Yesterday’s live cookery class was a lot of fun. We headed over to the East of India and cooked up delicious Bengali style lentil pakoras.
Lentil pakoras are made all over India in a variety of ways. The types of lentil, spices and texture profiles are tweaked from region to region and they’re all absolutely delicious.
I made a couple of tweaks to the classic Bengali “Daler Bora” (sorry Bengalis – it’s the North Indian in me!) and hope you enjoy the recipe. If you are deep frying for the first time, have a look back at the live class as I broke down how to fry without fear! I also shared plenty of tips on how to ensure your pakoras are perfectly cooked on the inside and nice and crispy on the outside.
Do let me know how you get on with making these and how they turn out for you. Dipped into your favourite chutney or dipping sauce, they’re a hit with children and oldies alike!
Also, I am working on something *incredibly exciting*. I can’t say anything yet, however if you’re a spice lover and like the idea of mastering Indian cuisine you WILL want to sign up to my new exclusive mailing list. That way, you’ll be the first to know when I do make the grand reveal!
In the mean time, happy cooking! The next live is on 10th July! x
1cupapprox 165g masoor/split red lentilswashed 3-4 times & soaked for 2 hours in water
1-2green chilliesfinely chopped
1 1/4tspsalt or according to taste
2tspwhole coriander seedscoarsely crushed in a pestle and mortar (you can also use coriander powder)
1/2 tspamchur mango powderoptional
1/2-1tspchilli flakesaccording to taste
Handful fresh coriander leavesfinely chopped
1small onion (90g)finely diced
Oil for deep fryingsunflower/vegetable oils work well
Soak the lentils in water for a couple of hours. Then rinse well and drain.
Measure 1/4 cup or 40-50mls of water and keep aside. Add the lentils to a blender along with half the amount of the water. Blend together. Then scrape down the sides of the blender jug and a little more water and blend again .You may need to repeat this once again.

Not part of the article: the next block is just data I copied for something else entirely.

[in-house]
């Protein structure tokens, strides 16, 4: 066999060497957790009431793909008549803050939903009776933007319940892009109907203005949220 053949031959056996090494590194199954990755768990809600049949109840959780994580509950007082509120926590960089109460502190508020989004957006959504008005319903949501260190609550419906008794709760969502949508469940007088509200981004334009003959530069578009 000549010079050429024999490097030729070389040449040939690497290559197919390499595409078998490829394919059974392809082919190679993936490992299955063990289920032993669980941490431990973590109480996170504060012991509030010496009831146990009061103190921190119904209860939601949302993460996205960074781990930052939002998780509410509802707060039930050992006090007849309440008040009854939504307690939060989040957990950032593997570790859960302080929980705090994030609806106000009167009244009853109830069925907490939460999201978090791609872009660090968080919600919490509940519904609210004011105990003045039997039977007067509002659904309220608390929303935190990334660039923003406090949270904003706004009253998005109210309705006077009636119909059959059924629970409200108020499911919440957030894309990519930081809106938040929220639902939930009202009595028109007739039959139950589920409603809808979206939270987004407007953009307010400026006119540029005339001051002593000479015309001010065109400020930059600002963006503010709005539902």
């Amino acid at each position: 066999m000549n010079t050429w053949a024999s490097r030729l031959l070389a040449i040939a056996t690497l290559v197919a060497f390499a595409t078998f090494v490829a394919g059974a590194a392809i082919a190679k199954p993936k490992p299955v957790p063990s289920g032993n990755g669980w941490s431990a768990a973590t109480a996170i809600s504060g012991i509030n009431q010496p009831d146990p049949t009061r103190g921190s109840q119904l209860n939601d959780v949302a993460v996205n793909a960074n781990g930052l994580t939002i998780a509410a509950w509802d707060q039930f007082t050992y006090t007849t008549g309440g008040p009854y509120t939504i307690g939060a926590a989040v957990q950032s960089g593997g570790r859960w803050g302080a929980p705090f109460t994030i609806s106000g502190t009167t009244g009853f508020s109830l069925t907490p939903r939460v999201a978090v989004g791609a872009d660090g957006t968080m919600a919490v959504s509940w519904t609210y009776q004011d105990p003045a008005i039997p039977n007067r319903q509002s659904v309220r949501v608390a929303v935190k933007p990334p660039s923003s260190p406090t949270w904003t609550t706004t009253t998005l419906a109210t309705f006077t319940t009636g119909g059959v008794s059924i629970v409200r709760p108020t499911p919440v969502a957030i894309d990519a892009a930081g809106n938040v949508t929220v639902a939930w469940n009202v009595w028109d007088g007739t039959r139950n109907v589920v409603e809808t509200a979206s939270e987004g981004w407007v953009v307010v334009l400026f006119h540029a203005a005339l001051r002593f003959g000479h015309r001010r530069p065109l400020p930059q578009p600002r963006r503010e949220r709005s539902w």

Aim for the dal paste to be the consistency of a thick hummus. It can be a little grainy but should hold its form.You may need to adjust the water amount to achieve this so judge accordingly.
Heat oil in your pan (small wok work best) on low/medium heat.
Using a spatula, remove the lentil paste from the processor and add to a mixing bowl. Then add the ginger, chilli, salt, dry spices, fresh coriander and using your hand mix well. Finally, add the onions and mix again.
When the oil is hot, place 1 tablespoon of the batter into the oil. The pakora should come up to the top of the oil. Carefully shape and add more pakoras to the oil. Cook in small batched being careful not to overcrowd the pan. Fry for a couple of minutes on a medium heat. Use your slotted spoon to gently turn them over every 10 seconds or so. When you see them turn light golden in colour, increase your heat setting to high and cook until fully golden. (It should take about 5 minutes in total).
Remove from oil with a slotted spoon. Allow the oil to drain off the pakoras fully. Then place on kitchen paper. Lower the heat and allow the oil to cool sightly before you do the next batch. Repeat and enjoy with your favourite dipping sauce!
Tip!When making the dal paste, if you do find you have added too much water in error and it is too wet, you can add a little gram flour and a pinch of salt to help thicken. You should be able to spoon the mixture into a roundel.